Wiltshire Police is supporting the National Police Chiefs’ Council (NPCC) Christmas Drink and Drug Drive Campaign this December.
The campaign aims to target irresponsible and dangerous drivers to reduce fatal and serious road traffic collisions and protect other road users.
The NPCC national campaign runs throughout December and focuses on education and enforcement. We hope to educate the public around the risks and the consequences of driving whilst under the influence of drink and drugs through our social media channels and local media. This will be supported by targeted operational activity by officers to protect the public by enforcing the laws around drink and drug driving.
Head of the Road Safety Unit Sergeant Simon Drewett said: “Motorists who drive under the influence of alcohol and drugs are not only putting themselves at risk, but also the lives of other road users across the county.
“Drink-driving has for a number of years been seen as taboo by society, however during the festive season more people take the risk after a few drinks with friends or whilst out at Christmas parties.
“Recent statistics have also highlighted a worrying amount of people drug-driving on our roads now too. If you are out over the Christmas period then please plan your journey accordingly”. The Christmas Drink and Drug Drive Campaign follows the summer Drink and Drug Drive Campaign, where nationally over 35,000 motorists were breathalysed with 10% either testing positive, refusing to provide or failing. From the 2022 drug screening device tests administered, 54% were positive.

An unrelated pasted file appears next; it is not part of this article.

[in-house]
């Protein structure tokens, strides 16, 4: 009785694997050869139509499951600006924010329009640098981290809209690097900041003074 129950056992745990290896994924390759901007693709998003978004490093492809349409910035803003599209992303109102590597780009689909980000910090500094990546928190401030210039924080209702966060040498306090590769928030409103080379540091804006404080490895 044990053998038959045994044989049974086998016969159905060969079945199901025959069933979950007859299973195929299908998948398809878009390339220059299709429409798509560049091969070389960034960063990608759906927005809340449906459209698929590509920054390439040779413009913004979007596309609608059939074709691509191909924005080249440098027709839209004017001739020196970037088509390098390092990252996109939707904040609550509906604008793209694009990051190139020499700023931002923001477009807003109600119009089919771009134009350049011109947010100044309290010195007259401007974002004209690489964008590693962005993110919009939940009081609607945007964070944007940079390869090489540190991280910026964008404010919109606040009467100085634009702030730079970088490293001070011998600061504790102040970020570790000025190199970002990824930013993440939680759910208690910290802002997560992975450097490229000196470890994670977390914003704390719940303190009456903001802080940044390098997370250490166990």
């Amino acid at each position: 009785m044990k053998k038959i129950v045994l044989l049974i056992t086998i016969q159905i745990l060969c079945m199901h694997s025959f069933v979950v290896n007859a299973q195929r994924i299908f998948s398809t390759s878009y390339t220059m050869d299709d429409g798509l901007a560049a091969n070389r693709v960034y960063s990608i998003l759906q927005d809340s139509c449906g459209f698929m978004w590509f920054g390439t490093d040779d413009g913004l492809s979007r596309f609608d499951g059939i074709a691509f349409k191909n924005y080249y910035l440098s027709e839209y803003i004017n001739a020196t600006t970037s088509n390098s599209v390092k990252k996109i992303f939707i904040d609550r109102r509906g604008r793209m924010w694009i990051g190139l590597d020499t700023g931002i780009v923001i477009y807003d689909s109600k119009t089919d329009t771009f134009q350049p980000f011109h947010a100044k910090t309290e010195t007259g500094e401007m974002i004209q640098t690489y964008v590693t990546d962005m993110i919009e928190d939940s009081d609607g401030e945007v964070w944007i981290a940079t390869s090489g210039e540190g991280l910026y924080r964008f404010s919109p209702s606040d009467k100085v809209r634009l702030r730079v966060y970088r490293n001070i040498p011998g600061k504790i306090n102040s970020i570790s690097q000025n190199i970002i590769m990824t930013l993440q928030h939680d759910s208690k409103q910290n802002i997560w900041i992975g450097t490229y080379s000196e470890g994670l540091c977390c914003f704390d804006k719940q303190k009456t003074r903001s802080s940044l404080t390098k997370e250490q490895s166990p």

In the last 50 years road casualties caused by drink-driving have fallen dramatically. However, an average 54,099 people are convicted of attempting to drive a motor vehicle while over the limit each year. Collisions caused by drink and drug driving regularly result in serious injuries and deaths on our roads.
Many drivers continue to ignore the risks and drive their vehicle after drinking alcohol or taking illegal drugs. Despite the recent fall in drink-driving convictions, the harm caused by those who still drink-drive is in fact increasing.
Combining illegal drugs with alcohol is especially deadly since it has been found that drivers who have consumed both are 23 times more likely to be involved in a fatal crash than sober drivers. Sergeant Simon Drewett added: “Changes in drug-driving legislation in 2015 have also made it easier for police to catch and convict drug-drivers. The limits across a variety of illegal and commonly abused prescription drugs are extremely low – taking even a very small amount could put drivers over the limit”.
Anyone wishing to report an incident of drink or drug driving should call Wiltshire Police on 101 and select option 4 for the drink-drive hotline.
In an emergency call 999.